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Speed Reading: NASCAR needs Martinsville Magic
Whenever Lieutenants Pete Mitchell and Nick Bradshaw found their F-14 Tomcat in a pickle, it was custom for navigator Bradshaw, also known as "Goose," to shout up to the front of the cockpit to Mitchell, "C'mon, Mav, do some of that pilot s---."
Which is exactly what I, the helpless guy in the back of the plane, am now shouting up to the men up front that pilot the cars of the NASCAR Nextel Cup Series.
Boys, it's time to do some of that All-American, door-banging, hammer-down driver stuff that we have all come to expect. Why? Because quite honestly, we're in a pickle.
The American sports scene is currently in the middle of one those once-in-a-decade kinds of months. Last Saturday, there were more mind-bending college football contests than we typically see in an entire season. Wisconsin-Minnesota, Michigan-Penn State, Alabama-Ole Miss, and of course USC-Notre Dame were all decided on the last play of the game. The day was so unbelievable that West Virginia erased a third quarter 17-point deficit to outlast Louisville over three overtime periods, and no one noticed.
On Sunday, two NFL games were settled in overtime and another three were settled in the last minute. All while LaDanian Tomlinson rushed, caught and threw for a touchdown.
Monday night, the Colts looked headed to certain defeat down 17-0 to the Rams. They then scored 45 points in three quarters, winning their game around the same time that Albert Pujols hit one of the most dramatic home runs in baseball history.
And in the middle of it all, NASCAR managed to put on one of the most embarrassing races in the nearly six-decade history of the sport. A five-hour Charlotte-based exhibition of yellow fever, shredded rubber and finger-wagging. This coming less than one week after a Kansas City event that even winner Mark Martin admitted was "probably pretty boring to watch".
Yeah, like watching paint dry on time-released bluegrass.
We know you have it in you. We have already seen it this season when Carl Edwards edged Jimmie Johnson by .028 seconds at Atlanta. Then you managed to top that when Johnson snuck by Bobby Labonte at Charlotte to win by .027 seconds.
But that was way back in March and May. Now the other big-time sports are in full swing, and they are showing us up. The stick-and-ball guys are starting to say we racers can't get the excitement level up like they can, and we can't fight back because you aren't giving us any ammo to go back at them with. Sure, The Chase is great, but Astros and Irish fans don't want to hear about point standings. They want to see action, and this weekend on the half-mile bullring Martinsville is the time to deliver.
Like 1987, when D.W. was running 3rd on the final lap and managed to hit Dale Earnhardt who hit Terry Labonte... and by the time they came out of Turn 3, Waltrip was the winner.
Or 1999 when John Andretti came out of nowhere in the closing laps at The 'Ville to earn both his and Petty Racing's first victory in more than two years.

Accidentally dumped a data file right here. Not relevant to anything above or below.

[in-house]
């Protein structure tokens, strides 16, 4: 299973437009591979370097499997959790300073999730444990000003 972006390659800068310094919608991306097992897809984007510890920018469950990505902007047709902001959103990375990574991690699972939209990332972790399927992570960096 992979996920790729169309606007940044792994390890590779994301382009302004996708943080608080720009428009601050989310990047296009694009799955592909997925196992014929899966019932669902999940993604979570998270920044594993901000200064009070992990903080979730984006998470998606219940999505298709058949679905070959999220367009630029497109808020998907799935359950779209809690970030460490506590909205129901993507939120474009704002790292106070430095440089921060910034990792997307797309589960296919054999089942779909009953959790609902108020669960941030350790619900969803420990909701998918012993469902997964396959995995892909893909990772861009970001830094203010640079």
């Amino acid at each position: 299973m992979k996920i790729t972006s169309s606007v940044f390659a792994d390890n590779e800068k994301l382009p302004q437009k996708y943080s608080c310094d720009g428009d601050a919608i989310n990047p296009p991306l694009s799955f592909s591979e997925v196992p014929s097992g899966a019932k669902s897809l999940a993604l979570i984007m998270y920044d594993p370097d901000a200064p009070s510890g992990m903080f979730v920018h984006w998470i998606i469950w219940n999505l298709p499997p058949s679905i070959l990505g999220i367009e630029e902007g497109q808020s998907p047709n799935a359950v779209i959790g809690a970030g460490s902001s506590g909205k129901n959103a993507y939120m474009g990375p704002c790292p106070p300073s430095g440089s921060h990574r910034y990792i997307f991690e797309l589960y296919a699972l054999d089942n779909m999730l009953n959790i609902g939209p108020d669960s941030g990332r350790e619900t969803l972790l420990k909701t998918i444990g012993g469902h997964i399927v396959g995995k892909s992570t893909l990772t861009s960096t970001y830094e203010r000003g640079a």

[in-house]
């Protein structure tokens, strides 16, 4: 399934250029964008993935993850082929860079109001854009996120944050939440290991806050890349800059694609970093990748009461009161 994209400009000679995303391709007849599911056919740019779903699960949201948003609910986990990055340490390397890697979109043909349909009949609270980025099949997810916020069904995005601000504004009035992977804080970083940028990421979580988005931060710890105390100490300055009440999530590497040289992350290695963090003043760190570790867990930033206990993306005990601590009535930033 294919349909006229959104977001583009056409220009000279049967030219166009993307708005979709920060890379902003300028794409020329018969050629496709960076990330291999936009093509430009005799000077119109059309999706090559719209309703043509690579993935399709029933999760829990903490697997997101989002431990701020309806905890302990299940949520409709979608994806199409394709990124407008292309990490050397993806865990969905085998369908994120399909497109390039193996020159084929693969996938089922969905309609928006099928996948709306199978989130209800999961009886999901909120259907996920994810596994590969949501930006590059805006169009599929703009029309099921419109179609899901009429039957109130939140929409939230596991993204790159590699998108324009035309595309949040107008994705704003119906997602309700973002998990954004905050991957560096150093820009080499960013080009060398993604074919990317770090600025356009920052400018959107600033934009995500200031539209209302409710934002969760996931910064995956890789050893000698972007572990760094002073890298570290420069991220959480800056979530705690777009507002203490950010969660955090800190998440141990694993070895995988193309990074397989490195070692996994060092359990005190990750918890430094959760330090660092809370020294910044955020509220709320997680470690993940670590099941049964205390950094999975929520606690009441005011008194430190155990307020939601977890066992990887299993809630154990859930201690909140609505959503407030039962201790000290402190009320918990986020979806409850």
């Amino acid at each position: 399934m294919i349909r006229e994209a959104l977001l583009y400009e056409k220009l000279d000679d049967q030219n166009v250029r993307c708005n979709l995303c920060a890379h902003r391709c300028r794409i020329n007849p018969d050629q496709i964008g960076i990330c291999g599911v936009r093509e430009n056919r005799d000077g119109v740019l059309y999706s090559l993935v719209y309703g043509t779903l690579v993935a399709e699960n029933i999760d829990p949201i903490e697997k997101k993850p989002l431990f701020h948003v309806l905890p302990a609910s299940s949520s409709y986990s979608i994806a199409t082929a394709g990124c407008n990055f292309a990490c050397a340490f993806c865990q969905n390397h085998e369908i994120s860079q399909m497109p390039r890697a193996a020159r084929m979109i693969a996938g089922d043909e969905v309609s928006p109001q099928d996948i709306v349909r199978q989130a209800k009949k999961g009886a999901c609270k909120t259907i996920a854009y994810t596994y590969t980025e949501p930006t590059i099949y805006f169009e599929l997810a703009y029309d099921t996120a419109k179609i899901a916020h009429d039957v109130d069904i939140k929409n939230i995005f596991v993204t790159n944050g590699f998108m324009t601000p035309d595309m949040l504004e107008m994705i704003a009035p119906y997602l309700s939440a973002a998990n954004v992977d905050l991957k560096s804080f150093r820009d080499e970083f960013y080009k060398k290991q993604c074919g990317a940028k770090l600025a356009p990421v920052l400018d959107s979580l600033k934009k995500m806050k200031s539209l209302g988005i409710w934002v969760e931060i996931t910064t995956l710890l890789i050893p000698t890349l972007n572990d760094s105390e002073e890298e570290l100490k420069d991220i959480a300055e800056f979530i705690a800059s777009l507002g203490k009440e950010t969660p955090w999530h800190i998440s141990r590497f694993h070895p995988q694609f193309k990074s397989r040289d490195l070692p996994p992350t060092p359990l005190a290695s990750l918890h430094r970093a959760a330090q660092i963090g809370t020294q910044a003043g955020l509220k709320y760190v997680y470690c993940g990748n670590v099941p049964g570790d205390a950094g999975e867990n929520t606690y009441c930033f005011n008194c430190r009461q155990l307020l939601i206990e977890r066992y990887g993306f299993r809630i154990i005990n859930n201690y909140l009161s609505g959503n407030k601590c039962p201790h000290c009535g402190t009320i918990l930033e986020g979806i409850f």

Or even 2003, when Jeff Gordon laid the wood to Bobby Labonte's back bumper and ran away with the victory.
The point is this. C'mon, Mav and when I say Mav, I mean Dale, Jeff, Jimmie, Ryan, Rusty, Mark, Kurt, Carl, Matt, Greg and Tony it's time to do some of the pilot s---.
Tire troublesGoodyear spokesman Phil Holmer describes Saturday night's problems at Lowe's Motor Speedway as a really bad version of the perfect storm.
Holmer says he isn't surprised that no one single group has been saddled with the blame for the rash of tire problems because the situation isn't simple enough to point fingers at one group not Goodyear, not NASCAR, not the race teams and not even Lowe's Motor Speedway management.
"Based on the data that our engineers had, from our Charlotte test in the spring as well as some of our numbers from testing at Homestead, that tire should have worked. We in fact thought it might be too hard. But a miscalculation there combined with race teams pushing their setups and an unpredictable rise in speeds all added to create the situation that we saw."
Holmer is still stunned by a development that defies common NASCAR knowledge, not to mention the laws of physics. At every racetrack, speeds normally drop off slightly with each lap as the tires begin to wear, but in this case, speeds actually increased with each lap. When combined with the super-grippy track surface and the harder tire, the amount of heat that built up in the right-side tires sent Goodyear engineers scrambling for a solution to a problem they had never before encountered.
"We will never see anything like that again," Holmer promises. "The track is already planning to repave and our engineers are already breaking down all the data from Saturday night. It is a lot of numbers and a lot of damaged tires, but I can assure you that we are already working on it to make sure no one has to go through that again. Trust me, I don't want to go through it again either!"
Ryan McGee is the managing editor at NASCAR Images and Senior Producer of NASCAR Nation on SPEED Channel. He can be reached at his e-mail address: firstname.lastname@example.org.